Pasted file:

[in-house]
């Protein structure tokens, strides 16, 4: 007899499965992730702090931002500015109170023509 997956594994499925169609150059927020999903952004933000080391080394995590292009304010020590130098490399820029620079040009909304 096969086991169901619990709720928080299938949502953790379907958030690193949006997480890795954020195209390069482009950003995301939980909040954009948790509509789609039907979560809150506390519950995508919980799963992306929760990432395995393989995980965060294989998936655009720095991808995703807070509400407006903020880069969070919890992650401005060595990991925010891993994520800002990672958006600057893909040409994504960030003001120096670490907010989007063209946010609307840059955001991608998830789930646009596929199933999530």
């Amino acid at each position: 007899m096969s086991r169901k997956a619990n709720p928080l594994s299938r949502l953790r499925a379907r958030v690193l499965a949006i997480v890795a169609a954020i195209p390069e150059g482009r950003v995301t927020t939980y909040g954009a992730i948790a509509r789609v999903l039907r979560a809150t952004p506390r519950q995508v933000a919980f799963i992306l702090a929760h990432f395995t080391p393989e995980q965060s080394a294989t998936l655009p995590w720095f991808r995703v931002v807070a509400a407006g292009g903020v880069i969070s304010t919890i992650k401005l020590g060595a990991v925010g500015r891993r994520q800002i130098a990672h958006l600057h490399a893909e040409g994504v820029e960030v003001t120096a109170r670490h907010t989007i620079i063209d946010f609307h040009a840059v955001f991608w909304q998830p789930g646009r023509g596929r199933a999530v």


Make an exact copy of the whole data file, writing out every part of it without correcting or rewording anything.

[in-house]
């Protein structure tokens, strides 16, 4: 007899499965992730702090931002500015109170023509 997956594994499925169609150059927020999903952004933000080391080394995590292009304010020590130098490399820029620079040009909304 096969086991169901619990709720928080299938949502953790379907958030690193949006997480890795954020195209390069482009950003995301939980909040954009948790509509789609039907979560809150506390519950995508919980799963992306929760990432395995393989995980965060294989998936655009720095991808995703807070509400407006903020880069969070919890992650401005060595990991925010891993994520800002990672958006600057893909040409994504960030003001120096670490907010989007063209946010609307840059955001991608998830789930646009596929199933999530």
């Amino acid at each position: 007899m096969s086991r169901k997956a619990n709720p928080l594994s299938r949502l953790r499925a379907r958030v690193l499965a949006i997480v890795a169609a954020i195209p390069e150059g482009r950003v995301t927020t939980y909040g954009a992730i948790a509509r789609v999903l039907r979560a809150t952004p506390r519950q995508v933000a919980f799963i992306l702090a929760h990432f395995t080391p393989e995980q965060s080394a294989t998936l655009p995590w720095f991808r995703v931002v807070a509400a407006g292009g903020v880069i969070s304010t919890i992650k401005l020590g060595a990991v925010g500015r891993r994520q800002i130098a990672h958006l600057h490399a893909e040409g994504v820029e960030v003001t120096a109170r670490h907010t989007i620079i063209d946010f609307h040009a840059v955001f991608w909304q998830p789930g646009r023509g596929r199933a999530v």